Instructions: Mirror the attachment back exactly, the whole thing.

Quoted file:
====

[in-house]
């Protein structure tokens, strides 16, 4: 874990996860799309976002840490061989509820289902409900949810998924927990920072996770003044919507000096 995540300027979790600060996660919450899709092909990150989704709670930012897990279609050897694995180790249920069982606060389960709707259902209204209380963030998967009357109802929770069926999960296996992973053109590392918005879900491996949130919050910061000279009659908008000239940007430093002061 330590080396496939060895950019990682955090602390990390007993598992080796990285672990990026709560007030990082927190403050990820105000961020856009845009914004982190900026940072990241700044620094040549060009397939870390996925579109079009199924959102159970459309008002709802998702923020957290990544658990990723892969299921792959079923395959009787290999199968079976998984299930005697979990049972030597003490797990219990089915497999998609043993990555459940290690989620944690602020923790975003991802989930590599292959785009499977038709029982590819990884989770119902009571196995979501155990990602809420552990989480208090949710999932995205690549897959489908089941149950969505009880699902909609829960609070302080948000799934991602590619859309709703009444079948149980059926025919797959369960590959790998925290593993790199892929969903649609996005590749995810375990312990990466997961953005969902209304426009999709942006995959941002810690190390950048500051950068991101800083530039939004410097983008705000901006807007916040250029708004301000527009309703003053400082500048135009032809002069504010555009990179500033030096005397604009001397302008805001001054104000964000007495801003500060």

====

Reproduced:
[in-house]
């Protein structure tokens, strides 16, 4: 874990996860799309976002840490061989509820289902409900949810998924927990920072996770003044919507000096 995540300027979790600060996660919450899709092909990150989704709670930012897990279609050897694995180790249920069982606060389960709707259902209204209380963030998967009357109802929770069926999960296996992973053109590392918005879900491996949130919050910061000279009659908008000239940007430093002061 330590080396496939060895950019990682955090602390990390007993598992080796990285672990990026709560007030990082927190403050990820105000961020856009845009914004982190900026940072990241700044620094040549060009397939870390996925579109079009199924959102159970459309008002709802998702923020957290990544658990990723892969299921792959079923395959009787290999199968079976998984299930005697979990049972030597003490797990219990089915497999998609043993990555459940290690989620944690602020923790975003991802989930590599292959785009499977038709029982590819990884989770119902009571196995979501155990990602809420552990989480208090949710999932995205690549897959489908089941149950969505009880699902909609829960609070302080948000799934991602590619859309709703009444079948149980059926025919797959369960590959790998925290593993790199892929969903649609996005590749995810375990312990990466997961953005969902209304426009999709942006995959941002810690190390950048500051950068991101800083530039939004410097983008705000901006807007916040250029708004301000527009309703003053400082500048135009032809002069504010555009990179500033030096005397604009001397302008805001001054104000964000007495801003500060």